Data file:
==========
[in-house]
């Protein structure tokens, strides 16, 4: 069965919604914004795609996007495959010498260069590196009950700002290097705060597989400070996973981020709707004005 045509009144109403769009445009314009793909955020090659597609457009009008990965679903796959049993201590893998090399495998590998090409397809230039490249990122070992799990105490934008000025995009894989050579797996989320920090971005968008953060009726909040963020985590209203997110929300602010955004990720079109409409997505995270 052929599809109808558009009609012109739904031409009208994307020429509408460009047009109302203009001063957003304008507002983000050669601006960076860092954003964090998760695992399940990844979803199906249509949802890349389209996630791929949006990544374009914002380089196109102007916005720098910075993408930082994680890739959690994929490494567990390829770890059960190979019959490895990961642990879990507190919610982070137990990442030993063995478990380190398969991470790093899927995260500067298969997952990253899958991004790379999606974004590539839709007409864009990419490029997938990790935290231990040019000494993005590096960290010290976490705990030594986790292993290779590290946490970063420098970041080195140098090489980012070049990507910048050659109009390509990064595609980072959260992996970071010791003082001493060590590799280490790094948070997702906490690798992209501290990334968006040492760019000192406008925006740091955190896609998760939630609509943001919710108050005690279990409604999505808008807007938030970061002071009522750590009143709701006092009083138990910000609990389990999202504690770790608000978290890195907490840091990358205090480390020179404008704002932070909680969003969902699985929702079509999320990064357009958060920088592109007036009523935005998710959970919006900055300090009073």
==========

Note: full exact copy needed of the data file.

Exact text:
[in-house]
């Protein structure tokens, strides 16, 4: 069965919604914004795609996007495959010498260069590196009950700002290097705060597989400070996973981020709707004005 045509009144109403769009445009314009793909955020090659597609457009009008990965679903796959049993201590893998090399495998590998090409397809230039490249990122070992799990105490934008000025995009894989050579797996989320920090971005968008953060009726909040963020985590209203997110929300602010955004990720079109409409997505995270 052929599809109808558009009609012109739904031409009208994307020429509408460009047009109302203009001063957003304008507002983000050669601006960076860092954003964090998760695992399940990844979803199906249509949802890349389209996630791929949006990544374009914002380089196109102007916005720098910075993408930082994680890739959690994929490494567990390829770890059960190979019959490895990961642990879990507190919610982070137990990442030993063995478990380190398969991470790093899927995260500067298969997952990253899958991004790379999606974004590539839709007409864009990419490029997938990790935290231990040019000494993005590096960290010290976490705990030594986790292993290779590290946490970063420098970041080195140098090489980012070049990507910048050659109009390509990064595609980072959260992996970071010791003082001493060590590799280490790094948070997702906490690798992209501290990334968006040492760019000192406008925006740091955190896609998760939630609509943001919710108050005690279990409604999505808008807007938030970061002071009522750590009143709701006092009083138990910000609990389990999202504690770790608000978290890195907490840091990358205090480390020179404008704002932070909680969003969902699985929702079509999320990064357009958060920088592109007036009523935005998710959970919006900055300090009073």